On Tuesday we must vote through the filter of the morals and values by which we live.
We all know the issues in this year’s election:
The economy. Jobs. The ongoing and multifaceted threat of terrorism. Abortion policy. Health care and what role the government ought to play in it. Whether same-sex marriage should be legalized nationwide. Immigration.
There is no shortage of deeply held, passionately articulated opinions on these matters. You talk about them with your friends and family. You see, read and hear them discussed and debated. Right now, as you’re reading this sentence, someone is being polled on some aspect of one of them.
But when you step into the voting booth on Tuesday, what “they” wrote or said shouldn’t matter as much as what you think, feel and believe. With our right to vote comes a responsibility: to look inside our hearts and identify what we hold most dear, then check the box, punch the card or tap the screen next to the name of the candidate who most closely aligns with our values.
That’s where the real challenge comes in: Chances are neither candidate will earn a perfect score when you go through this exercise. There is no way that every decision they’ve ever made, every bill they’ve ever supported or opposed, and every sound bite they’ve ever contributed to the 24-hour news cycle is going to line up exactly with your core beliefs. Some things the candidates have done or said might disappoint you.
So your decision will come down to this:
Which man most closely stands for what I stand for? Whom do I trust more, based on his public record and personal convictions, to lead the nation in the direction I hope to see it go?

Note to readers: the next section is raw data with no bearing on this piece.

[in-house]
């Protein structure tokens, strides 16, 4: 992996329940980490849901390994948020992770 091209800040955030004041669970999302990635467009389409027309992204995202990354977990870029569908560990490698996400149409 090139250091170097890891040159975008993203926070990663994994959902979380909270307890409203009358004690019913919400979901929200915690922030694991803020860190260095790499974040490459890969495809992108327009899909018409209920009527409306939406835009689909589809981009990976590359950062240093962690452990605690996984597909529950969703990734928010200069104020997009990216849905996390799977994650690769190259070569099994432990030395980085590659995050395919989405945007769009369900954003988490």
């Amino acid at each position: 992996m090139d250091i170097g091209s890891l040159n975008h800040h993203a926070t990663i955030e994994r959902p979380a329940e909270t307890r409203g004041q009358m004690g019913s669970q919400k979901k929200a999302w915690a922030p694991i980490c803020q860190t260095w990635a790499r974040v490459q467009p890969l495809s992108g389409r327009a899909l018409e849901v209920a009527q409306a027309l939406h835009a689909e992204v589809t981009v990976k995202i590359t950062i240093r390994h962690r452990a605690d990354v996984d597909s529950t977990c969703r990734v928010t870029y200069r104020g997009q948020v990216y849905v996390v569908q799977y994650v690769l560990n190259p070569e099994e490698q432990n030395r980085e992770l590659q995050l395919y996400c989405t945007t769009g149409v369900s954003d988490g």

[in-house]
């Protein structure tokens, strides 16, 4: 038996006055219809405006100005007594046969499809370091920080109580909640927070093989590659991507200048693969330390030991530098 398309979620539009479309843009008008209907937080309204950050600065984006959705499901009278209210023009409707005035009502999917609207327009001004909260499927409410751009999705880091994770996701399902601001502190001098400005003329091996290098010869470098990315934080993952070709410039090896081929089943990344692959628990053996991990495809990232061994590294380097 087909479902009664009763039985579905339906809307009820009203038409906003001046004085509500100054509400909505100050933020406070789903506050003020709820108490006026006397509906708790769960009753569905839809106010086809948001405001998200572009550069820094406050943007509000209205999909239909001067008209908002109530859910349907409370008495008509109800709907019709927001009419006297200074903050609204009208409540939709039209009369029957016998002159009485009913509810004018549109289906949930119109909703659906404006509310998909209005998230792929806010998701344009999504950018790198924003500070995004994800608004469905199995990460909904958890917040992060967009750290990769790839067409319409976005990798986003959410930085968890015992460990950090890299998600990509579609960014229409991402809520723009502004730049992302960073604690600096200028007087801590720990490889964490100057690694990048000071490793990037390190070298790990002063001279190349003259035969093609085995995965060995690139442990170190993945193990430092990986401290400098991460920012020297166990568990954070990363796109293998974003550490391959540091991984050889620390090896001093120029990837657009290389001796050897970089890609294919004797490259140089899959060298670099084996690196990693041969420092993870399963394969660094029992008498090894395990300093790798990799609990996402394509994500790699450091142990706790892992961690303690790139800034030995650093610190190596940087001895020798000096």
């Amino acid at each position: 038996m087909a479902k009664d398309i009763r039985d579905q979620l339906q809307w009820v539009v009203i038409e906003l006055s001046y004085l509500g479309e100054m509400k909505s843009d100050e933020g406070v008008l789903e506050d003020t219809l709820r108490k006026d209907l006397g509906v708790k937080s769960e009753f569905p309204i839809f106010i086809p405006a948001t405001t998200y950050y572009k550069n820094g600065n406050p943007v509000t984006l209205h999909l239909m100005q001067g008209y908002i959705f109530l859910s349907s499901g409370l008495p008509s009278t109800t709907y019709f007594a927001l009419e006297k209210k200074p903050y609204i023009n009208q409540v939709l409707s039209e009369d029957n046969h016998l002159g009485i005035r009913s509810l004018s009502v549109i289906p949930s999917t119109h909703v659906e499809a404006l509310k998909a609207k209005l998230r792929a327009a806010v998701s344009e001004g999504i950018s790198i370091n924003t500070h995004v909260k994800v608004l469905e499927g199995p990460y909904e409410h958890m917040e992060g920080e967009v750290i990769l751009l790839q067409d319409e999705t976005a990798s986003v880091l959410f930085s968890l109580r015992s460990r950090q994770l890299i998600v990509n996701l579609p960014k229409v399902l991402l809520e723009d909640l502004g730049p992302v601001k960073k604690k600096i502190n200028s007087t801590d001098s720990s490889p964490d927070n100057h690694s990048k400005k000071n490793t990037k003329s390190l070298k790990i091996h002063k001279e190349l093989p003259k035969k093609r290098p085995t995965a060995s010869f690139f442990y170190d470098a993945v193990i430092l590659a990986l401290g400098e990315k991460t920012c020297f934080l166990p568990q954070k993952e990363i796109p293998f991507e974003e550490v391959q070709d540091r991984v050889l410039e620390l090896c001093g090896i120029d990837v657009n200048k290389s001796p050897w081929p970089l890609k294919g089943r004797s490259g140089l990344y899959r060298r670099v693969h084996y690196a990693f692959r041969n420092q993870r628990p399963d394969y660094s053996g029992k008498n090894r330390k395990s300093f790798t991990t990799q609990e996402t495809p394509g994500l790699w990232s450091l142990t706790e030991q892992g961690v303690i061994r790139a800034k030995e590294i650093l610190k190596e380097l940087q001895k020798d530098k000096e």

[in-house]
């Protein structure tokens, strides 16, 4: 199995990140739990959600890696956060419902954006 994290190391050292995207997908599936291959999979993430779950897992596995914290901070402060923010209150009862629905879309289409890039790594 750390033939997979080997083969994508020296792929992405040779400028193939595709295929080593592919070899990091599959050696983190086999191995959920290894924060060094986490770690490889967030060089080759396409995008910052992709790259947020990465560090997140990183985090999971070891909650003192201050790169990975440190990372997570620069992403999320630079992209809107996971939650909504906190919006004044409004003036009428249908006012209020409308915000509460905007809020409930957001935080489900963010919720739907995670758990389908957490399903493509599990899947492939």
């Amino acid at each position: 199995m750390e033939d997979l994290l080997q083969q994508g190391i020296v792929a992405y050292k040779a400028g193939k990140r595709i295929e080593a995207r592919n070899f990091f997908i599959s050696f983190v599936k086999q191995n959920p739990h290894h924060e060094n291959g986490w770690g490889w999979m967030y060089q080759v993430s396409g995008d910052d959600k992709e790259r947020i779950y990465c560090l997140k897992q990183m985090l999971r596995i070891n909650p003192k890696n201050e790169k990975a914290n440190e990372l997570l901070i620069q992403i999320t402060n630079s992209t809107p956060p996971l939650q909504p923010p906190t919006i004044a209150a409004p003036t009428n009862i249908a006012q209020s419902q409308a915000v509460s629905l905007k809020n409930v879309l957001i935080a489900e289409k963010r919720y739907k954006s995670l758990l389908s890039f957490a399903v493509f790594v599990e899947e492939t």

Note that “values” do not equal “religion”; while for many of us, it is indeed our religious faith that informs our values, we must remember that we are electing a president, not a pastor, priest, rabbi, imam or elder. It is a civic, not spiritual, position with secular, not sanctifying, duties.
What is of paramount importance in selecting an occupant for such an office is not whether he or she attends the same house of worship as we do; it’s whether he or she adheres to a moral and ethical code, rooted in natural law rather than doctrinal purity, that we believe offers a better vision for America.
Wall Street Journal columnist and former presidential speechwriter, Peggy Noonan, might have said it best:
Our political leaders will know our priorities only if we tell them, again and again, and if those priorities begin to show up in the polls.
We must show up.
We must vote.
And we must pray.
NOTE: This was adapted from a previously published editorial in the Washington Post.